• Local NewsLocal NewsMore>>

  • Prison officers block news crew from tourist site

    Prison officers block news crew from tourist site

    Friday, July 25 2014 12:35 PM EDT2014-07-25 16:35:36 GMT
    New York State NewsNew York State News
    An upstate New York TV crew was threatened with arrest by corrections officers as they filmed at a public historic site on the grounds of an empty, soon-to-be-closed state prison.
    An upstate New York TV crew was threatened with arrest by corrections officers as they filmed at a public historic site on the grounds of an empty, soon-to-be-closed state prison.
  • The Big Idea

    Making New York City more energy efficient

    Making New York City more energy efficient

    Friday, July 25 2014 12:32 PM EDT2014-07-25 16:32:18 GMT
    More than half the population of New York City rides public transportation to work. No other metropolis in this country even approaches that percentage or the MTA's total number of riders. For that reason, New York likely ranks as the most energy-efficient city in the nation. But what would it take to make the city even more energy-efficient or even self-sufficient?
    More than half the population of New York City rides public transportation to work. No other metropolis in this country even approaches that percentage or the MTA's total number of riders. For that reason, New York likely ranks as the most energy-efficient city in the nation. But what would it take to make the city even more energy-efficient or even self-sufficient?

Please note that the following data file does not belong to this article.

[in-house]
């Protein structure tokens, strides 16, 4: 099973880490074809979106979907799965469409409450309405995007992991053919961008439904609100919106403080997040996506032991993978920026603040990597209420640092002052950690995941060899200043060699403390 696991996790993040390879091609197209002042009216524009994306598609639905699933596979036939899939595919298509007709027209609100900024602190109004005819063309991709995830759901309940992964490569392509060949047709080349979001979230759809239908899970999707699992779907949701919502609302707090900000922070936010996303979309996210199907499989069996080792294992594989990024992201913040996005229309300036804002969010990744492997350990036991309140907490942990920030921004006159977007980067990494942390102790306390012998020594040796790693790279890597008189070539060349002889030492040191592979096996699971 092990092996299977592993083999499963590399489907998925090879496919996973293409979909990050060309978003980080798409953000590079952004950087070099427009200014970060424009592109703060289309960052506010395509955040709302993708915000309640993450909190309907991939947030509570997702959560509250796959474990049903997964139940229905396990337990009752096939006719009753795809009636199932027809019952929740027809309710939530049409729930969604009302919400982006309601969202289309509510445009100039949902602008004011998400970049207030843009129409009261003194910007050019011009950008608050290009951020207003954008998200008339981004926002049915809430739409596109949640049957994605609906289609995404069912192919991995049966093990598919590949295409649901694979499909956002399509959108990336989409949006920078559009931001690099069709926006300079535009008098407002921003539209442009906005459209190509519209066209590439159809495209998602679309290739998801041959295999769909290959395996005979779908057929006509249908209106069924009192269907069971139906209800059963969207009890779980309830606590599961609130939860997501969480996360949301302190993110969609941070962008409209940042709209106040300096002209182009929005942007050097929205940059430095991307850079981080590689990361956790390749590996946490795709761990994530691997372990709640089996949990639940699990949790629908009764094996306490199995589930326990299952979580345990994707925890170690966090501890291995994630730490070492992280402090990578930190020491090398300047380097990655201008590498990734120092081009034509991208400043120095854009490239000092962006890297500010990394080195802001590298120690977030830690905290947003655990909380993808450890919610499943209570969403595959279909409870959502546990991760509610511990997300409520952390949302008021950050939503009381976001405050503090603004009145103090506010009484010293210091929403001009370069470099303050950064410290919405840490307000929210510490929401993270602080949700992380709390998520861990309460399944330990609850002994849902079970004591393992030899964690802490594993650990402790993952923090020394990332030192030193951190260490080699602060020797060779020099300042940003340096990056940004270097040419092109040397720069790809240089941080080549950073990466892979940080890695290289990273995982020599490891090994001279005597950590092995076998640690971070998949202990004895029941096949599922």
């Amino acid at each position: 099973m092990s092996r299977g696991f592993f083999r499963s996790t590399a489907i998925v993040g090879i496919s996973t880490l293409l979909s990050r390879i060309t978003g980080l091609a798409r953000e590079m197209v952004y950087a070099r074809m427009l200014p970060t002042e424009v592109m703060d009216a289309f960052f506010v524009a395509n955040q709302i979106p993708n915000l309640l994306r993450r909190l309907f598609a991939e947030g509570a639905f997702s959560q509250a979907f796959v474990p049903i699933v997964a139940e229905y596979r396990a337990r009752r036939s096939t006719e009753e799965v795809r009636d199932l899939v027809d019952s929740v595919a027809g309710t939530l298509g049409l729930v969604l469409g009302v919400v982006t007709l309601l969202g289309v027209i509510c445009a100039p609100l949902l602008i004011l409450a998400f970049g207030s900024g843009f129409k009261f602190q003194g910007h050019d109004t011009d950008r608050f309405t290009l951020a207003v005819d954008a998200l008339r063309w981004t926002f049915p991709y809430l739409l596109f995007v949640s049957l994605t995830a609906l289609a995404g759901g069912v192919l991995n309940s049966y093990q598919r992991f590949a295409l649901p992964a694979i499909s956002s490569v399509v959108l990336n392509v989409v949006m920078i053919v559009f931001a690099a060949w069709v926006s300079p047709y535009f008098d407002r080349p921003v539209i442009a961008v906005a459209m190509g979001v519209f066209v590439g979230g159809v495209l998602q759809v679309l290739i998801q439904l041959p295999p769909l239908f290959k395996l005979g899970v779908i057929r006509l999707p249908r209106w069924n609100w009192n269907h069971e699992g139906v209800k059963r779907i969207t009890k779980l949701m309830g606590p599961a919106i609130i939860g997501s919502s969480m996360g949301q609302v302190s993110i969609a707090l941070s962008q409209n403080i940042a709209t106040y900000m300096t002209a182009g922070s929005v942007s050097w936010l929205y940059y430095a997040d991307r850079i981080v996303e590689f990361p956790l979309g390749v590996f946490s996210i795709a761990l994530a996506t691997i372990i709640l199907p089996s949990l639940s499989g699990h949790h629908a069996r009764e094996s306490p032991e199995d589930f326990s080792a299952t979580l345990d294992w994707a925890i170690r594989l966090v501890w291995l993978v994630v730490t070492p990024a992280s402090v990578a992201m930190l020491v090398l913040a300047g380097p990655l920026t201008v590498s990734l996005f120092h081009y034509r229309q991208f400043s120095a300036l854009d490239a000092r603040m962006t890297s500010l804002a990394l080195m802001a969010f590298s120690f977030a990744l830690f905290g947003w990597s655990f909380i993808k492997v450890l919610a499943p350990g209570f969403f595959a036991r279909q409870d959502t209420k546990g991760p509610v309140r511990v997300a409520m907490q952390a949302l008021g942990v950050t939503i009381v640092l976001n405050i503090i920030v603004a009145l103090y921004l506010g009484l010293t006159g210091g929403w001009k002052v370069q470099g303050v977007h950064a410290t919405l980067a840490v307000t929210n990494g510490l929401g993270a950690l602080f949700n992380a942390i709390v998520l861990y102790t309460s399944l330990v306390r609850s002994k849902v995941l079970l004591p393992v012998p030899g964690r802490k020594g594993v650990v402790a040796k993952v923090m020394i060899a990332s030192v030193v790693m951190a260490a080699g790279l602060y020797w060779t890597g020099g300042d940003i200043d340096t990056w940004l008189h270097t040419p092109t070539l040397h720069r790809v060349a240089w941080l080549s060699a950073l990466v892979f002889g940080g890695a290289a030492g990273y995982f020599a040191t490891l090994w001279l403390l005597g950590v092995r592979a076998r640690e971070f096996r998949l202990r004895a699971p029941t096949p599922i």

• G subway line shutting down for 5 weeks

    G subway line shutting down for 5 weeks

    Friday, July 25 2014 9:02 AM EDT2014-07-25 13:02:01 GMT
    Beginning Friday night, a portion of the G subway line that connects Brooklyn and Queens will be shut down for five weeks.
    Beginning Friday night, a portion of the G subway line that connects Brooklyn and Queens will be shut down for five weeks.
  • PoliticsMore>>

  • Israel’s Consul General David Siegel: "We Asked The UN To Work With Us"

    Israel’s Consul General David Siegel: "We Asked The UN To Work With Us"

    Friday, July 25 2014 10:43 AM EDT2014-07-25 14:43:27 GMT
    Today marks the 18th day of fighting between Israel and Gaza. Also today Israel’s security cabinet meets to consider international cease-fire proposals. Joining us to discuss the situation is Israel’s Consul General in Los Angeles, David Siegel.
    Today marks the 18th day of fighting between Israel and Gaza. Also today Israel’s security cabinet meets to consider international cease-fire proposals. Joining us to discuss the situation is Israel’s Consul General in Los Angeles, David Siegel.
  • Gang Violence, Fears For Children Fuel Immigrant Rush To US

    Gang Violence, Fears For Children Fuel Immigrant Rush To US

    Friday, July 25 2014 10:38 AM EDT2014-07-25 14:38:35 GMT
    Many immigrants flooding across the southern border of the U.S. say they're fleeing violent gangs in Central America.
    Many immigrants flooding across the southern border of the U.S. say they're fleeing violent gangs in Central America.
  • President Obama Concludes Visit To LA With Fundraisers

    President Obama Concludes Visit To LA With Fundraisers

    Thursday, July 24 2014 12:05 PM EDT2014-07-24 16:05:08 GMT
    President Barack Obama is set to conclude a planned 24-hour visit to the Los Angeles area today by participating in another Democratic National Committee fundraiser and speaking at Los Angeles Trade-Technical College about the economy.
    President Barack Obama is set to conclude a planned 24-hour visit to the Los Angeles area today by participating in another Democratic National Committee fundraiser and speaking at Los Angeles Trade-Technical College about the economy.
Powered by WorldNow
Didn't find what you were looking for?
All content © Copyright 2000 - 2014 Fox Television Stations, Inc. and Worldnow. All Rights Reserved.
Privacy Policy | Terms of Service | Ad Choices